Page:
If you plan to air layer, you will need the following items:

Grafting knife

Sphagnum moss

Root cutter or Knob cutter

Aluminum Wire

Plastic growing pot (to put around the air layer)

Bonsai soil

Black marker


If you plan on wiring your trees this month, be sure to bring the proper wire size ranges.  Aluminum wire should be used for deciduous and broadleaf evergreens, whereas copper should be used for conifers.

Water Consumption

This part was in last months write up but still important for this month as well.

Once the weather start to warm and Spring is in full effect, the trees will start to pull large amounts of water.  We will see our soils drying out faster which requires us to water our trees more often.  Keep an eye out on your trees and be sure to water them when they need it. This is especially a sensitive time for trees that have just been repotted.  If the soil gets too dry, the tree may die due to the sensitive root system.

Remember to only water trees when they need it. Take time this year to really understand how much water each tree takes during the different seasons and adjust accordingly.  Having said that, I do understand that many of use cannot water our trees at the perfect time due to work or other aspects of our lives.  Do the best that you can and come up with a strategy to fit both the trees and your personal schedules.

See you all soon!

Peter Tea’s March Write-Up

March 2014


March is still a good month to repot.  Most of us have already repotted our deciduous trees and they should start to, if not already, leaf out. If your deciduous trees have not leafed out yet, then you can still repot them this month.

March is a good month to repot our conifers and evergreen trees. Even if some of them have started pushing, it is still okay to repot them. Just be aware that if the tree is starting to grow, you should not be as aggressive with the roots.

Re-potting as a Technique

Repotting is just like any other bonsai technique we use to develop our trees. Think about how you can use repotting to attain your bonsai goals.

Example 1:  Refined Deciduous trees are repotted every year to slow down vigorous Spring growth.

Example 2:  Refined Conifers are allowed to become root bound to slow down vigorous Spring growth.

Two examples of how repotting or the lack or repotting will help in slowing the growth of a type of tree. Of course, that’s only if your goal is to slow the tree down. What if your goal is to increase the growth of the tree? Then the technique is going to change.

In the case of Example 2: repotting conifers more frequently yields a stronger and more vigorous growing tree.  Again, think about what the current goals of the trees are and apply the necessary repotting schedule to achieve that goal.

Example 3: Trees that are in soil mixes that holds water for longer periods of time will grow slower.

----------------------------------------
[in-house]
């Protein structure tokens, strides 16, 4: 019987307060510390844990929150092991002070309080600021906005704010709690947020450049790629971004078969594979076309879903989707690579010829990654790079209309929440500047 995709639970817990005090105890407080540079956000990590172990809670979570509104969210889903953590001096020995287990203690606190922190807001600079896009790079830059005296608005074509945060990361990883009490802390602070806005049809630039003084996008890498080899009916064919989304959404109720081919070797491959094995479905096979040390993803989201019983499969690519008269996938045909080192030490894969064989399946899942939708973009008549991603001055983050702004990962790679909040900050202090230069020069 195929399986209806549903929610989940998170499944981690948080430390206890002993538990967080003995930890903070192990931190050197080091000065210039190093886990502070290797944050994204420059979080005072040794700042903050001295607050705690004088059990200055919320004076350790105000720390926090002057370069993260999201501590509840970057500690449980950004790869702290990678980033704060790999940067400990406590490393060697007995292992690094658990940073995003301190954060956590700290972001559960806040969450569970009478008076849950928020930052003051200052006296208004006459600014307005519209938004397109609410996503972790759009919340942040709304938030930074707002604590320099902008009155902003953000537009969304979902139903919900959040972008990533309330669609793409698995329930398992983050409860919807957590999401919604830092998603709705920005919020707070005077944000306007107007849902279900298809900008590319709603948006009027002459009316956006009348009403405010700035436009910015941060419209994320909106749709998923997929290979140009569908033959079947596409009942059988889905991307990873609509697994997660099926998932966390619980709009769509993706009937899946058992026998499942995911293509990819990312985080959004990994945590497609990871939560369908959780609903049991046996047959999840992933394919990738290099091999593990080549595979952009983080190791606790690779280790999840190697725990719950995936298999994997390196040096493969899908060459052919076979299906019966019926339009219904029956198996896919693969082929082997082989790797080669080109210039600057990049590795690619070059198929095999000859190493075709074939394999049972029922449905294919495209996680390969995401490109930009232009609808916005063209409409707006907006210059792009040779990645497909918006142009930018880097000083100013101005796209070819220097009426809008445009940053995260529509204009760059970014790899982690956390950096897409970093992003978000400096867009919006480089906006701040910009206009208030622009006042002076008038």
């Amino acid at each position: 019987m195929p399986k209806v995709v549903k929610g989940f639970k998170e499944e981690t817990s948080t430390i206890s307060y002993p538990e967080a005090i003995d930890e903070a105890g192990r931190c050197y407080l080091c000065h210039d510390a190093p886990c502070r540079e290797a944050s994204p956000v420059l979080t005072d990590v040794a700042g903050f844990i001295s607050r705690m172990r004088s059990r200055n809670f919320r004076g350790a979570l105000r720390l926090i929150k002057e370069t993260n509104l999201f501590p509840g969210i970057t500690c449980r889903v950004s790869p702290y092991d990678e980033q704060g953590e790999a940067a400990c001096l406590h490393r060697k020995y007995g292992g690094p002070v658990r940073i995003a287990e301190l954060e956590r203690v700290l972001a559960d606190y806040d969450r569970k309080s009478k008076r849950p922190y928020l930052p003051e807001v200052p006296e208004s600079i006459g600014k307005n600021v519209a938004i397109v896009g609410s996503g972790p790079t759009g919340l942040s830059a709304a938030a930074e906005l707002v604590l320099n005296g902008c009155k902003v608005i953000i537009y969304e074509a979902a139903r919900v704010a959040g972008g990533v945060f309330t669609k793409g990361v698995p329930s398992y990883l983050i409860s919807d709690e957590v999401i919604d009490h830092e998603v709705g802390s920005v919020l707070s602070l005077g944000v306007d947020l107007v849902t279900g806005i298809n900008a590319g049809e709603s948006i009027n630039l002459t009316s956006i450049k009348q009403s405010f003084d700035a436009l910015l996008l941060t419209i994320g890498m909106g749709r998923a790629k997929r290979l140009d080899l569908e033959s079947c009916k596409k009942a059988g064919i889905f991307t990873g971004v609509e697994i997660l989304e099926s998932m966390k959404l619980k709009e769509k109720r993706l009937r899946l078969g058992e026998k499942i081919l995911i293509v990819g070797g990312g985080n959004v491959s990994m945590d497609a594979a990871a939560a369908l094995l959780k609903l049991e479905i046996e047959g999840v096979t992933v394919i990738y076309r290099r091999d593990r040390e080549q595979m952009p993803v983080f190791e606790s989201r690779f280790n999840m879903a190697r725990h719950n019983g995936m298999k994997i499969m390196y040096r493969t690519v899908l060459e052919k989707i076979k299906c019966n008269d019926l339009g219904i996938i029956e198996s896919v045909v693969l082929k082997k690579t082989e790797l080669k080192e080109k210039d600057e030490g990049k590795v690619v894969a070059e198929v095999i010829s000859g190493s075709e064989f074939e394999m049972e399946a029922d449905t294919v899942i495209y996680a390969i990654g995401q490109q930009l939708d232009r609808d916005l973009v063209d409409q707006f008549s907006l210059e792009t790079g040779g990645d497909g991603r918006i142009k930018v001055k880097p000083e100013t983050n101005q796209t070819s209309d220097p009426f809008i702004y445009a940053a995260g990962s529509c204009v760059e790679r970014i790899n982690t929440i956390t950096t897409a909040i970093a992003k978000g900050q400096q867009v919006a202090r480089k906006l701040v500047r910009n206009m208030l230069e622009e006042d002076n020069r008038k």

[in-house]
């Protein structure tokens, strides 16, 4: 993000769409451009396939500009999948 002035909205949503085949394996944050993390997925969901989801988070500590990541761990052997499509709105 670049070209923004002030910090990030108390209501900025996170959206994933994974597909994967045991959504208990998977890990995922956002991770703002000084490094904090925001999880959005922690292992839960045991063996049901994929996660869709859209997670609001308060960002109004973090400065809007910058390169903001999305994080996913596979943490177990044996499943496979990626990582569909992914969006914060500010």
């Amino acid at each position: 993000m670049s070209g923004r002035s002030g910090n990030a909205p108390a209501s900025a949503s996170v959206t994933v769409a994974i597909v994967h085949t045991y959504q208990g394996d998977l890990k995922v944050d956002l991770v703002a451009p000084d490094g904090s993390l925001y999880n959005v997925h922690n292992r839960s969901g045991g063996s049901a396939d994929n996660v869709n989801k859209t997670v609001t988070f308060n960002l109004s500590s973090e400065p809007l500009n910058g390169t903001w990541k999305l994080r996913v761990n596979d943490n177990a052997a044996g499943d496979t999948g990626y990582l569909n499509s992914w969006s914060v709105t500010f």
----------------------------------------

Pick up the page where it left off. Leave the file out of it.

Example 4: Trees that are in soil mixes that holds water for shorter periods of time will grow faster.

Repotting and soil medium is a fundamental part of bonsai and should not be overlooked in your path to creating beautiful bonsai. You may just find that it’s the reason why our trees are not developing the way we want them to, or the quality of the tree is no longer increasing year after year.


Spring is right around the corner and for many of use, we’re already seeing its effects on our trees. Its an exciting time because we’re starting to see our trees grow again and a sign of relief that we didn’t kill our trees during the repotting process (joke).

Deciduous – Other than pruning to focus growth onto certain areas, there isn’t much to do with deciduous trees this month.

If the tree is finely ramified, and you’re trying to control growth, then now is a good month to pinch the tree back.  Pinching should only be done on ramified trees. If the tree is still in development, hold off working on it till the Spring leaves have hardened off (around April-May).  Do not air layer deciduous trees if they have already started pushing new growth.

Conifers – For this month, conifers can still be repotted, cut back and wired. When wiring, be careful not to disturb the new growth. Some of them can be very soft and will break off easily.

Do Not wire high mountain pines during this month if the candles are starting to extend.  (High mountain pines are any pine species that grow in high elevations) Wiring and bending high mountain pines when the candles are growing is extremely stressful to the tree and can cause die back of the branches or total death of the tree. You can still lightly prune, pull needles and repot the tree if needed.